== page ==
“The idea that intentionally doing transactions with insolvent companies was a good business plan is ludicrous,” Phelps says in an e-mail.

Phelps says that the Summit side agreement was legal and that Bryant had no inkling that Stewart was breaking the law.

“We didn’t know what he was doing,” Phelps says in a phone interview.

Phelps says that Alabama Re has done 230 to 240 reinsurance deals since it started in 1981 and that almost all have been with solid companies. In the case of Stewart, “the deal was brought to us by a broker, and we didn’t do business with that broker again.”

Bryant’s head may be in reinsurance, but his heart is on the football field. He tears up as he describes his relationship with his old friend Mal Moore, the university’s athletic director until he died in March at 73.

Bryant joined the Alabama board of trustees in 2000. Dorms were shabby and buildings were run-down, Bryant recalls. The once-triumphant football team went 3-8 that year. Bryant and Moore got to work. The key to reviving the university was football, Bryant says. The public — and wealthy donors — would get behind a program that included making the Crimson Tide a winner again. “It’s hard to explain if you’re not from here, but if football isn’t doing well, the whole state is in a funk,” Bryant says.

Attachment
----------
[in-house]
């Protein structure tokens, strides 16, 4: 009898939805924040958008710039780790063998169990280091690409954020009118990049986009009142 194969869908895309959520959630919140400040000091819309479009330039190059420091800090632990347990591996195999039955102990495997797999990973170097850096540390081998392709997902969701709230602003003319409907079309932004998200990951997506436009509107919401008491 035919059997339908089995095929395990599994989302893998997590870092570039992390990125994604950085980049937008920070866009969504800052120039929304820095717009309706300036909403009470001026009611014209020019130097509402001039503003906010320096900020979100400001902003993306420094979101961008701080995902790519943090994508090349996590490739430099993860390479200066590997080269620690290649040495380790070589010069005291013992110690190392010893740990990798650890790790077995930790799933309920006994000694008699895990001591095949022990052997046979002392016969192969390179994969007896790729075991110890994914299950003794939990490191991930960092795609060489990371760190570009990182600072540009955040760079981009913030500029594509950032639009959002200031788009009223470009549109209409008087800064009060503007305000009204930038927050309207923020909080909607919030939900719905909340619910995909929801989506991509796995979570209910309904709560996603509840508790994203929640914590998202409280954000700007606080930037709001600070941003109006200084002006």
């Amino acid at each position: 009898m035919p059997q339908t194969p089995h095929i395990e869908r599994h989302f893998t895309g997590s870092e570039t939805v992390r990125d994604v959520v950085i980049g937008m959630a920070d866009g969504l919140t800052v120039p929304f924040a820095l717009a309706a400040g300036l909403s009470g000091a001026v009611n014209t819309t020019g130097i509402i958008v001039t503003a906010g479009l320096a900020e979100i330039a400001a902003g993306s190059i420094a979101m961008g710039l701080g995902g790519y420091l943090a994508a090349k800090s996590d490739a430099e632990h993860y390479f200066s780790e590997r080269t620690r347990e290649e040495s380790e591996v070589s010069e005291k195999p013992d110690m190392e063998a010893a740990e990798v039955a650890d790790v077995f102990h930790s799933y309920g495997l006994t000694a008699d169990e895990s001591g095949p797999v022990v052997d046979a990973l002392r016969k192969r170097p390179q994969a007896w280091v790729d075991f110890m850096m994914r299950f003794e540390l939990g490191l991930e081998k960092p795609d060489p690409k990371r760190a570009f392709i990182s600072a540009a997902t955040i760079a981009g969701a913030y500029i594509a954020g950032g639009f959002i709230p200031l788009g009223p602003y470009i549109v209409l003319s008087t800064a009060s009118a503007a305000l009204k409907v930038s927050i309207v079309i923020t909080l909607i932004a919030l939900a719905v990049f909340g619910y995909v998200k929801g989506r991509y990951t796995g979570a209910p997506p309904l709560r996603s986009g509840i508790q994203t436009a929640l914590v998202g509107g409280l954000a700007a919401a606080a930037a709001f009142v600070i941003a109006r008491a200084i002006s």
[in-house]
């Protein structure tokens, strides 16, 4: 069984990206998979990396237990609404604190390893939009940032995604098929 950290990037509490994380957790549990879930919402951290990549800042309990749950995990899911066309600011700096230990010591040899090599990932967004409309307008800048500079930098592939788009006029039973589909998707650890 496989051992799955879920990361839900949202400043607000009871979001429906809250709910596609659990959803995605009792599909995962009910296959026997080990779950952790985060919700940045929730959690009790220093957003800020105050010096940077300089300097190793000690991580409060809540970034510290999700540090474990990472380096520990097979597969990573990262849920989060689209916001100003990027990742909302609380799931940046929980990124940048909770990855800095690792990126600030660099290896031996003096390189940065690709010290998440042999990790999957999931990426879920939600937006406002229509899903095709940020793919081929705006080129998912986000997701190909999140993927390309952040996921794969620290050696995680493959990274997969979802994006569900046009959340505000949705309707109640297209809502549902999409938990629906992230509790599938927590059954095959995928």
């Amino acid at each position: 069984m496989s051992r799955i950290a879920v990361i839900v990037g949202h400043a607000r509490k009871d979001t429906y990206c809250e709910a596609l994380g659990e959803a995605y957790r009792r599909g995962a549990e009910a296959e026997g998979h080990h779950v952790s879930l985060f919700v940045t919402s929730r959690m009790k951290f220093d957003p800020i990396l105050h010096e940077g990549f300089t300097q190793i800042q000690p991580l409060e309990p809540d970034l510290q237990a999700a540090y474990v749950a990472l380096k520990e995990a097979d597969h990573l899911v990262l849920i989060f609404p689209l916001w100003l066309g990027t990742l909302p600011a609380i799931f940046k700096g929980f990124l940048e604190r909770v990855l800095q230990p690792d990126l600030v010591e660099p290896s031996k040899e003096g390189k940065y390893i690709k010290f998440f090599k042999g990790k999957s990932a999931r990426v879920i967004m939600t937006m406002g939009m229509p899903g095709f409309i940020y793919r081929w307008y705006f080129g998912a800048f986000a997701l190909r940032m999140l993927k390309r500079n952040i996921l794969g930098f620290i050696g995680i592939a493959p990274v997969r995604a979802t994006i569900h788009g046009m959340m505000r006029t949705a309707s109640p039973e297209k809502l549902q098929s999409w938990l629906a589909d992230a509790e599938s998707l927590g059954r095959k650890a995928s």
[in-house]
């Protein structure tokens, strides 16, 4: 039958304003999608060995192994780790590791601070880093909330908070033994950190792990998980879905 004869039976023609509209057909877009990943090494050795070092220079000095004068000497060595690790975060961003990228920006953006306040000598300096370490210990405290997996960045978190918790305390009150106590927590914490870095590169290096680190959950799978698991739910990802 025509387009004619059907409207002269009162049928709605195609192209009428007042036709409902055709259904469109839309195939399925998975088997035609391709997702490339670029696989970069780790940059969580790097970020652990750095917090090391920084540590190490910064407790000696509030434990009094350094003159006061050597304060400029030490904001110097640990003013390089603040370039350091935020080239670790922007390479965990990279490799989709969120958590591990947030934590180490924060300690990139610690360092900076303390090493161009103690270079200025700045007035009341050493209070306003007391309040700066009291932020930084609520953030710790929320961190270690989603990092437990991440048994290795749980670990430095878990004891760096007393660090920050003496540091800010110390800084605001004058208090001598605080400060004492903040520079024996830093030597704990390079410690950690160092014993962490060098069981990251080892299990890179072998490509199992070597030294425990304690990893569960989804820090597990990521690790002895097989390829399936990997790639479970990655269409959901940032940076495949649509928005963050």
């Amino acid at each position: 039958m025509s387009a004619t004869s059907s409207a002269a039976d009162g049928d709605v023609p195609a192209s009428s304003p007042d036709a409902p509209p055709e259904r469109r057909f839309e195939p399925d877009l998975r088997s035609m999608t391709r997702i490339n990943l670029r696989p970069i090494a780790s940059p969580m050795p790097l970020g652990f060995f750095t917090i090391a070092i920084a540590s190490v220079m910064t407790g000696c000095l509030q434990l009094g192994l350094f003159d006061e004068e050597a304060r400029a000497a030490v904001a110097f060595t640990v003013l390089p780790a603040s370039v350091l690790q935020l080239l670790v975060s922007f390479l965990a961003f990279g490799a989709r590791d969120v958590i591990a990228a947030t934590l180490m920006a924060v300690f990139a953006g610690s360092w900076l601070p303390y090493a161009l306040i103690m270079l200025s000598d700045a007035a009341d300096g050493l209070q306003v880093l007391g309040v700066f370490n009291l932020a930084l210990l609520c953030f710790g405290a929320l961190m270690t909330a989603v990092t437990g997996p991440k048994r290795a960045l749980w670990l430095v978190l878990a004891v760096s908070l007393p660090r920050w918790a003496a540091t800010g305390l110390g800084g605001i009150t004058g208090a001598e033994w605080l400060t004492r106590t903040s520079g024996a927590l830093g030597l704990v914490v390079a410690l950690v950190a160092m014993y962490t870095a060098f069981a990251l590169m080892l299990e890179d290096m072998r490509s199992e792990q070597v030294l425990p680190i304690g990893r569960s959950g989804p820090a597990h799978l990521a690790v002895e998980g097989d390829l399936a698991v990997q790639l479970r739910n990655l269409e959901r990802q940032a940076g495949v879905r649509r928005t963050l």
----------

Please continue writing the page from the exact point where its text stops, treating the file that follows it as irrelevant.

Bryant and Moore kicked off a $50 million fundraising campaign to upgrade athletic facilities and Bryant-Denny Stadium. Called the Crimson Tradition Fund and led by Bryant, it raised $70 million, including Bryant’s $10 million, according to the university.

“You’ve got to give before you can ask,” Bryant says.

The university supplemented the $70 million in private contributions with a $50 million bond issue, and then issued additional bonds to finance more athletic upgrades, swelling the university’s long-term athletics debt to $197 million in 2012 from $36 million in 2002, according to university financial reports.

Alabama’s boldest move was hiring Saban, then the coach of the NFL’s Miami Dolphins, in 2007 and paying him $32 million over eight years, at the time making him the highest-paid coach in the history of college football, according to NCAA reports. Bryant says he had nothing to do with the hire; Moore recruited Saban. Yet he worked behind the scenes to make the school attractive to Saban, those who know Bryant say.

“People don’t understand the thumbprint Paul Jr. has left on Alabama,” says Jackie Sherrill, who played for Bear Bryant from 1962 to 1965 and was a classmate of Little Bear. “He’s like his dad, big in stature but very soft-spoken,” says Sherrill, a retired football coach.

Reviving Crimson Tide football has helped the university by attracting out-of-state students, Bryant says. Non-Alabamians pay $11,975 a semester, compared with $4,725 for Alabama residents. Sixty percent of this year’s freshman class of 6,500 came from out of state, compared with 24 percent in 2002.

Bryant, who is 6 feet 4 inches tall, would like to have followed his father into football. That dream ended when he contracted hepatitis, possibly from a dirty dental instrument, and missed a whole year of high school and most of two others, he says.